I think we are entitled to say that this is an illustration of the valuable results which can be achieved by Members of all political parties when they get together as a Council of State, sink their political prejudices and go forward together with a single purpose in the national interest. It is not the first time during the chairmanship of my hon. Friend the Member for Denbigh (Sir H. Morris-Jones) that results have been achieved in this way. We have evidence in the setting-up of the Welsh Advisory Council, and I hope too that in view of the sympathetic encouragement which has been afforded to us by the Government in this Measure, it will be the forerunner of a practical recognition of the claims of the Principality for adequate representation in the Cabinet of the Government of the day. In the past Members of Parliament for Wales and Monmouthshire have had a right to complain that not only the Government of the day but indeed the party caucuses have been rather apt to regard the Principality as a political area and not as a nation. But, as has been pointed out by my hon. Friend the Member for Llanelly (Mr. J. Griffiths), Wales is a nation of 3½ millions, a live nation with national ambitions and aspirations. For that reason I welcome the fact that the Home Secretary drew attention to the fact that in days gone by, we were regarded as a Dominion. I doubt frankly whether any Welshman to-day wishes Wales to be regarded as a Dominion, but we do wish at the earliest opportunity to see that Welsh problems and Welsh affairs are in a position to receive the attention of a Member of the Cabinet particularly appointed for that sole purpose, and follow the excellent example set by the Lord Chancellor and the Home Secretary.
To-day it was suggested, I think by the hon. Member for West Swansea (Mr. Lewis Jones), that there might be a tendency for some Welsh-speaking people to abuse the privilege granted by the passage of this Bill and demand that their case be heard in Welsh, quite unnecessarily, in order to delay the proceedings of the court. I cannot believe that will happen, because it would be an act of lunacy on the part of the person concerned, whether it was a trivial or a major offence, to annoy the court in that unnecessary way as he would, of course, only be prejudicing the court against him.
I would like to associate myself with the regret which has been expressed by Members of all parties at the unavoidable absence of my right hon. Friend the Member for Carnarvon Boroughs (Mr. Lloyd George), and to say how disappointed we all are that on this historic occasion, when a further step has been taken towards that practical freedom which Wales has a right to enjoy, my right hon. Friend, the Father of the House and the most famous of modern Welshmen, is unable to be here to share our joy. Perhaps I might be permitted to ask the hon. Lady the Member for Anglesey (Miss Lloyd George) to convey to her right hon. Friend the feelings of all Welsh Members of Parliament in this regard. I would only say, in conclusion, with what pride and pleasure I join with the Lord Chancellor, the Home Secretary, and my Welsh Parliamentary colleagues of all political parties in crying "Cymru am Byth."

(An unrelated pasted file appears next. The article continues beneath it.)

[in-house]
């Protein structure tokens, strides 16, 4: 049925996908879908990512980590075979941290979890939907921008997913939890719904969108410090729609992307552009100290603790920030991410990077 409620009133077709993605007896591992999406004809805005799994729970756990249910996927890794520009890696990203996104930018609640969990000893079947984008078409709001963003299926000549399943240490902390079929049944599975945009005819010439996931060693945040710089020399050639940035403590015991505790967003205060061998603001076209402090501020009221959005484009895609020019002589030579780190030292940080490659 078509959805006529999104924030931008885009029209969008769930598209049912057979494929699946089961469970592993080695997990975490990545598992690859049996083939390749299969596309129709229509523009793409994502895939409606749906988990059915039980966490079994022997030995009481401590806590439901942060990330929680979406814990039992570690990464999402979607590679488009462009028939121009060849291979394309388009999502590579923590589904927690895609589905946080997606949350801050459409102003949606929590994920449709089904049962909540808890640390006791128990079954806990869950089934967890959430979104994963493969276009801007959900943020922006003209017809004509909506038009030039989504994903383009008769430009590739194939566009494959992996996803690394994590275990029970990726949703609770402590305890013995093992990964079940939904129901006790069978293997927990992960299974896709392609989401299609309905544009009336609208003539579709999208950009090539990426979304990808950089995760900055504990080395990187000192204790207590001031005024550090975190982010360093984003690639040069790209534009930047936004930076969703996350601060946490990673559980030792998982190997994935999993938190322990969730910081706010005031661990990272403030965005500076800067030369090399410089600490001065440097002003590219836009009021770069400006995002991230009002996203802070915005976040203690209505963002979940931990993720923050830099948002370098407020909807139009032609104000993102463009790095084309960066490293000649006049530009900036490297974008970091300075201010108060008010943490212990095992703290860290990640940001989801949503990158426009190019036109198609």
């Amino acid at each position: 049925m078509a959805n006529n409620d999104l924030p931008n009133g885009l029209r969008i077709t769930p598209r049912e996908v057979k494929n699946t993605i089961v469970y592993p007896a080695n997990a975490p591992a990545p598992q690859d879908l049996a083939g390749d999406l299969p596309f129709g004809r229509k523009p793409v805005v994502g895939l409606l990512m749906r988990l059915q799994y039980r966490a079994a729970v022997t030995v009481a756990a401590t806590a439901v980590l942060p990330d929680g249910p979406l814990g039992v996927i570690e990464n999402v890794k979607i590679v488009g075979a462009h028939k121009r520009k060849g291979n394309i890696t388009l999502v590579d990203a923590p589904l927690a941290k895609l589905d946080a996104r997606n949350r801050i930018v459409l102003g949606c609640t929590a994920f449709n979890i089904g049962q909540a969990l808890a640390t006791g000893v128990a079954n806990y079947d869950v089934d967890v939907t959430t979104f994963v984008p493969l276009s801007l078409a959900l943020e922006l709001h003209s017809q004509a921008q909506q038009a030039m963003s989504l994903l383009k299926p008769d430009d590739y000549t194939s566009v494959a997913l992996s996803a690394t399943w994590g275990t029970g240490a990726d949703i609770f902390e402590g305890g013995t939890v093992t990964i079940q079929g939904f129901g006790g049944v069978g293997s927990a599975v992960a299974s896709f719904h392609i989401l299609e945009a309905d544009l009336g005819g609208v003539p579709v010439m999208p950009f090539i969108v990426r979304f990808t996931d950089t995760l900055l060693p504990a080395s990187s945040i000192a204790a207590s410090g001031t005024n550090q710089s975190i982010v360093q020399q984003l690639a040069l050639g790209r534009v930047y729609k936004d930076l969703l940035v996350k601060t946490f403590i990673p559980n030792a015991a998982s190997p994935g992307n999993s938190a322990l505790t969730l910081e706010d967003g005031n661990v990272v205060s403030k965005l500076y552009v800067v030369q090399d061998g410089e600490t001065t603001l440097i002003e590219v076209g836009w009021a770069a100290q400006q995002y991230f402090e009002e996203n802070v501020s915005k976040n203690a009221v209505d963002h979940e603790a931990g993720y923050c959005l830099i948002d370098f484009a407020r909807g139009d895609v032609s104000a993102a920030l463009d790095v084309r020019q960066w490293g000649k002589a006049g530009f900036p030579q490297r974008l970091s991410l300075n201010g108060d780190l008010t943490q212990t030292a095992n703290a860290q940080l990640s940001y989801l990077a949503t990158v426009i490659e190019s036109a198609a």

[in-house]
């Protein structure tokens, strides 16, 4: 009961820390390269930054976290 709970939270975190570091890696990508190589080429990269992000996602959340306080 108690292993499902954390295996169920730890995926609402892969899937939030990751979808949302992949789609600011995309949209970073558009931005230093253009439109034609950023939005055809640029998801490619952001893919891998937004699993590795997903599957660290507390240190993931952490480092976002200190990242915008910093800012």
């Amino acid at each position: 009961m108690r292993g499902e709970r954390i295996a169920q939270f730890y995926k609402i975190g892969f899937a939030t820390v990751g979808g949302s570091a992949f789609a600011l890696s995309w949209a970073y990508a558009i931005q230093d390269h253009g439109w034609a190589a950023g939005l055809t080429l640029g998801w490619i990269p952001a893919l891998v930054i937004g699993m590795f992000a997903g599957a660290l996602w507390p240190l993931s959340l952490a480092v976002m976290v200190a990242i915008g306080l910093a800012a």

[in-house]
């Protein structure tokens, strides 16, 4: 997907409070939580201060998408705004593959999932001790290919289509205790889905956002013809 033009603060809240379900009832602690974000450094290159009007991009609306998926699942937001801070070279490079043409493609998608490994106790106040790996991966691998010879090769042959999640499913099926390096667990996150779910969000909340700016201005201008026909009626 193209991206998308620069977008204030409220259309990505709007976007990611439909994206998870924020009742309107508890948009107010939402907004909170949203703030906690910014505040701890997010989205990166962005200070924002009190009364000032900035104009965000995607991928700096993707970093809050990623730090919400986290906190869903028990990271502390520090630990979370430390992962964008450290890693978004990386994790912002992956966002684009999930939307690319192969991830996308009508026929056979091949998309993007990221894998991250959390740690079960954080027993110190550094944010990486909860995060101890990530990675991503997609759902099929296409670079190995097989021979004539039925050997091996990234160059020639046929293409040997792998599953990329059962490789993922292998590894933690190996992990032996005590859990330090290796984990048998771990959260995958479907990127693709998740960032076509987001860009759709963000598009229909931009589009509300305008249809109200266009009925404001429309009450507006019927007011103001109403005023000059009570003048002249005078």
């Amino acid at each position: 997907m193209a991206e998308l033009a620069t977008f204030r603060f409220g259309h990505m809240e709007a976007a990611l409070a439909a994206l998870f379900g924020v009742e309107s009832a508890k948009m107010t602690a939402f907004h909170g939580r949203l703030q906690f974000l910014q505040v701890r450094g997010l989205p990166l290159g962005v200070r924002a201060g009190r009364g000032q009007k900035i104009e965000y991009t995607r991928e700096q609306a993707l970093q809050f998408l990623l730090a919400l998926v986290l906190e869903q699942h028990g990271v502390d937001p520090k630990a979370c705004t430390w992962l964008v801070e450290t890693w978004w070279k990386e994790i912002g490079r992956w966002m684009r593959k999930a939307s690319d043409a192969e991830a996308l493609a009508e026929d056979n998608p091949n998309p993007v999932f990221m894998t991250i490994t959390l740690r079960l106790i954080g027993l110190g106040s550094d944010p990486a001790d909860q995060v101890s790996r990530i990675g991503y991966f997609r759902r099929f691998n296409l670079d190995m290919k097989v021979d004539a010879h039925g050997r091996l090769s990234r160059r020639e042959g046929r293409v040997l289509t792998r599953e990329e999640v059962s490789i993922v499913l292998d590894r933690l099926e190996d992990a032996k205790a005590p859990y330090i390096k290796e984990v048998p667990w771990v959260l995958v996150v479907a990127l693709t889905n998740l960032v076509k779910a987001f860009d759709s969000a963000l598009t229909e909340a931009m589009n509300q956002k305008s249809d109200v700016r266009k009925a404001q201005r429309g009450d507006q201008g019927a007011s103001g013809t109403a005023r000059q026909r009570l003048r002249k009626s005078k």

For 19 years I have had the honour to represent in this House one of the most Welsh constituencies in spirit in the whole of Wales. During that period, with other Members, I have never allowed an opportunity to pass of drawing the attention of the Government of the day to the necessity of recognising the Welsh language and giving it its proper place in the administration of Wales. I do not want to enter into any recriminations, but on many of those occasions our pleas were received with derision, if not with contempt. It is with all the greater pleasure that I welcome this change of attitude, not merely of the Home Secretary and the Lord Chancellor but of the Government. I hope that that change will have permeated into the minds of the permanent officials of Government Departments. I represent, as I have said, one of the most Welsh constituencies in Wales. During election campaigns, at which I have addressed 100 or more meetings, I have rarely made a speech in English. That is not because the people of Carnarvonshire do not speak English as well as Welsh, but because English is not the language in which they think and live: it is not for them the language of the hearth, nor is it the language of the heart. For that reason I have always wanted to see the Welsh language properly recognised, not as a favour, but as the right of a nation distinct in itself.